Shares signify ownership in a company; the trading of shares makes up a large part of the stock market. To the outsider, the terminology associated with shares and the financial market may seem like nonsense, but it is actually quite systematic and can be understood with a little study. Understanding the basic types of shares can help a new investor direct his or her portfolio toward the desired outcome. Learning about the different types of shares can also serve as a gateway into understanding the trading market.
Most of the shares traded on the stock market are known as ordinary, or equity shares. These can provide high rewards if the company is profitable, but also can entail high risk. Buying an ordinary share in a company entitles the shareholder to a portion of the profits and voting rights in the company equal to the stake owned. Unlike buying bonds, the money invested in these types of shares is not guaranteed to be returned; if the company folds, the investment may be lost.
Just because a company makes a profit does not always mean that all shareholders make money. For that reason, some people choose to buy preferred shares, which guarantee a fixed amount of profits. Preferred shares receive dividends before ordinary shares, making them somewhat more likely to pay off than equity shares. On the other hand, the dividends paid to ordinary shares are usually fixed at a set amount, meaning that the shareholder may get paid the same amount in a year with skyrocketing profit as he or she would in a moderately profitable years. If a company breaks up or goes bankrupt, a preferred shareholder also has a higher claim to assets than an ordinary shareholder.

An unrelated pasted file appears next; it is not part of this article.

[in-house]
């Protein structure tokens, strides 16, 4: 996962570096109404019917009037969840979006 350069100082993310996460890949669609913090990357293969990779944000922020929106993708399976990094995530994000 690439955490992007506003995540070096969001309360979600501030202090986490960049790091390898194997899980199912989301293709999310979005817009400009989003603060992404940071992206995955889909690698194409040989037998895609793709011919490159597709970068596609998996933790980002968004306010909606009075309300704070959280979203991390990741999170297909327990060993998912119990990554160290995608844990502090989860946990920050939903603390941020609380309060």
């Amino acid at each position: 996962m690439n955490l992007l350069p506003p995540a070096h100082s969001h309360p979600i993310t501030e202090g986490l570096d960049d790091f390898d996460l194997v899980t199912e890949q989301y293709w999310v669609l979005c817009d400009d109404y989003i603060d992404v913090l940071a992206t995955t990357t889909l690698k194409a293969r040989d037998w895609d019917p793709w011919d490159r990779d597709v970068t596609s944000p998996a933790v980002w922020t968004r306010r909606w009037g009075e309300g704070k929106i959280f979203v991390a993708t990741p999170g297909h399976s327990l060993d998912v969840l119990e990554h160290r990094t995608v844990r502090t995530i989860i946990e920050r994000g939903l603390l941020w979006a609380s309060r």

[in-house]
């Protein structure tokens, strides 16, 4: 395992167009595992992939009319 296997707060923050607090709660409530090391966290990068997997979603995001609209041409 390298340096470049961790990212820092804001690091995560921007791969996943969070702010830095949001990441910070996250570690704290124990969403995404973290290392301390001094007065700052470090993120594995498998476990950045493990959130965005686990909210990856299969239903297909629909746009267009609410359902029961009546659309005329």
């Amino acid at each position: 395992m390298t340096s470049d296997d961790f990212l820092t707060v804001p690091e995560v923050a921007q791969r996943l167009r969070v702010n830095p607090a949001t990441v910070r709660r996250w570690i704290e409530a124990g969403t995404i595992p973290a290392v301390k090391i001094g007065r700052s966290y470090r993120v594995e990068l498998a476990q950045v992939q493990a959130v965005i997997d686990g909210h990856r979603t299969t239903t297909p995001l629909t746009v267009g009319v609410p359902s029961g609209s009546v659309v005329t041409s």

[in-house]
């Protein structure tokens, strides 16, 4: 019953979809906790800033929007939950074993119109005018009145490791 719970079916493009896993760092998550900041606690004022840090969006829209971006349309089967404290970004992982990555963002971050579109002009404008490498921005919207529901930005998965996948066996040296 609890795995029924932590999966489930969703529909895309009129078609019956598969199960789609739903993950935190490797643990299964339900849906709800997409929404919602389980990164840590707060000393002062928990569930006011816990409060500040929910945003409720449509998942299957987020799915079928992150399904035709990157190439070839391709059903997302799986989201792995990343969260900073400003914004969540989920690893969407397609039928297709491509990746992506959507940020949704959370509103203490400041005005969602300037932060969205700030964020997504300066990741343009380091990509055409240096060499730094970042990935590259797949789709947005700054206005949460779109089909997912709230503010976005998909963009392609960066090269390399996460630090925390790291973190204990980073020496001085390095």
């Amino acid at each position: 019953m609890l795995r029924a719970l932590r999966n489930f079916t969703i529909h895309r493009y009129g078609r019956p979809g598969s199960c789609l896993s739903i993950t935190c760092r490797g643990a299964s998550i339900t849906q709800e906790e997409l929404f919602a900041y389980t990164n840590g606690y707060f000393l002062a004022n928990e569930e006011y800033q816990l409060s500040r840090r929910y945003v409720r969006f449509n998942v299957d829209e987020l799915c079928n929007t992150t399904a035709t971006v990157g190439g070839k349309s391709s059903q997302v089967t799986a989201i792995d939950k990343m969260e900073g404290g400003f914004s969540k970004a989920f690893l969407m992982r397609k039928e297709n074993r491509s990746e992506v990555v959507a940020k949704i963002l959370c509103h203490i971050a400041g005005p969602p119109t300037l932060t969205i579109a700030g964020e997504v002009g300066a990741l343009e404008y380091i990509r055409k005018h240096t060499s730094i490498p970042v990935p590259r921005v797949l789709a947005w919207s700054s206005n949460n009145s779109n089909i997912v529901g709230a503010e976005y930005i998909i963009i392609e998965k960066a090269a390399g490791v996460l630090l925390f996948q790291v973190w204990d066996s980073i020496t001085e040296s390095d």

Some types of shares are divided by their investment grade. Several grading organizations give market-wide ratings on each company offering shares in a market, in order to help investors choose their investments with more information. Companies with high investment grades are ones that have a reliable history of profits and quality, making them somewhat safer bets. Types of shares that have high investment grades are sometimes called investment grade or blue chip shares.
Lower graded types of shares are sometimes referred to as junk, penny, or speculative shares. Investing in companies with a low rating is extremely risky, but can sometimes pay off. If a company suddenly takes off thanks to a new product or a changing market, shareholders that purchased shares for next to nothing may suddenly find themselves with extremely valuable holdings. Some traders specialize in hunting down speculative shares that may be poised to take off, but be warned: this type of trading is not for the faint of heart.